For the connaisseurs of the famous flea market of Paris, Les Puces de Saint-Ouen, a new space is born. Habitat, of the giant furniture store fame, has opened a warehouse of retired original pieces from their classic collections of the past five decades, to celebrate their 50th anniversary with vintage pieces, now collectors' items and hard-to-find pieces.
While the classic lamps, chairs and other furniture and decoration fixtures are permanently part of our everyday sightings, it is actually extremely hard to discover them on the market. You may find copies of variable quality, but the originals have been kept locked up in decorators apartments, or their clients' lodgings, and seldom come on the market for sale.
Habitat decided to give those items a second chance at adorning design aficionados' homes and offices. A grand idea, surely born of a quest for a renewal of clients list and a chance of cashing in on sure sales of classic pieces. The concept store also allows individuals and professional to sale their own pieces, at the discretion and estimated value of the store.
The deal is a joint venture with another famed store, L'Eclaireur, the fashionable and sophisticated design boutique offering everything chic, from caviar to sophisticated peluches (not your average teddy here), from smells atelier to leather clothing, metal sculptures to designer Converses. Used as a window for various artists in decadent and temporary offerings, the store evolves with every week.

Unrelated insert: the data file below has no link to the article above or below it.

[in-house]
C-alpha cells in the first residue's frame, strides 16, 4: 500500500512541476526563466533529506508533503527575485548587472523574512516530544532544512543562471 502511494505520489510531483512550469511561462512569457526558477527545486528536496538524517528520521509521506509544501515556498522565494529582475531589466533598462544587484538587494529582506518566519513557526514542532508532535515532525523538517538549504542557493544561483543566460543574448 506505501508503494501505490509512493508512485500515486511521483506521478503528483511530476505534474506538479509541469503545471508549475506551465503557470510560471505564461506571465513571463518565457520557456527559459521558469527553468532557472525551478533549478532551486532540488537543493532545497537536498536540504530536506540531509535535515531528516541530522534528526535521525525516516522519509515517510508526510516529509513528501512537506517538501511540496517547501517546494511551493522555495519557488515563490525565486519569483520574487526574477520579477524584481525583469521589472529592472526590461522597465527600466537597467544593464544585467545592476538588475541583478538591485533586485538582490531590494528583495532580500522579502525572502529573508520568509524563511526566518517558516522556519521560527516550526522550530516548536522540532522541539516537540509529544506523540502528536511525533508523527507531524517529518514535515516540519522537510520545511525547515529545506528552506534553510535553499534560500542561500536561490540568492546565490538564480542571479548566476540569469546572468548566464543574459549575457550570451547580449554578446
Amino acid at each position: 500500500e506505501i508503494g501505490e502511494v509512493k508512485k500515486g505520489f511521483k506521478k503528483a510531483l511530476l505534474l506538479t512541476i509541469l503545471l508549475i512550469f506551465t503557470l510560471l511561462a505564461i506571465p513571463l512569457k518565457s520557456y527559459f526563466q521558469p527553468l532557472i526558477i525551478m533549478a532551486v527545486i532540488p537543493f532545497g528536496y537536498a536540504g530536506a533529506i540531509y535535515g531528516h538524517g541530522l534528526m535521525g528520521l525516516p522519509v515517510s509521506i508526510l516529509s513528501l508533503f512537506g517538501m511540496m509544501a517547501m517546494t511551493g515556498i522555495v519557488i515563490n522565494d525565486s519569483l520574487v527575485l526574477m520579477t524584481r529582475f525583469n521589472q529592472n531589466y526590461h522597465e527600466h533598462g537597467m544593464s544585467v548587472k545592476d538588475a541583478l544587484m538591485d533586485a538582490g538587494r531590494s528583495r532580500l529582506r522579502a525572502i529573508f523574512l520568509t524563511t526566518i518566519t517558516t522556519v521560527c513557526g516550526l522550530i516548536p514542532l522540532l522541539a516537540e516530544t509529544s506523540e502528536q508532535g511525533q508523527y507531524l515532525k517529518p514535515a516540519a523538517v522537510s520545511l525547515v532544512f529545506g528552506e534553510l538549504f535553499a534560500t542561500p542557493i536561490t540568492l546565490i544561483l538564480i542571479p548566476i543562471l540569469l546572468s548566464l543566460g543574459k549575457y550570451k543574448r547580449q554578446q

A welcome injection of a new life into the old marketplace that has seen declining attendance with the uprising of ebay and other reselling platforms of designers' originals. Long gone is the time when anybody could lay their articles on blankets by their cars to sell their unwanted furniture or small items. Those were the original garage sales. Now the flea market is home to 16 distinct areas, and it takes days to fan through; and at 5,000 square foot, the new Habitat space is hardly a booth.
Habitat 1964 Vintage Village is only open on Saturdays and Sundays, from 10 a.m to 6 p.m., the same schedule as the host flea market.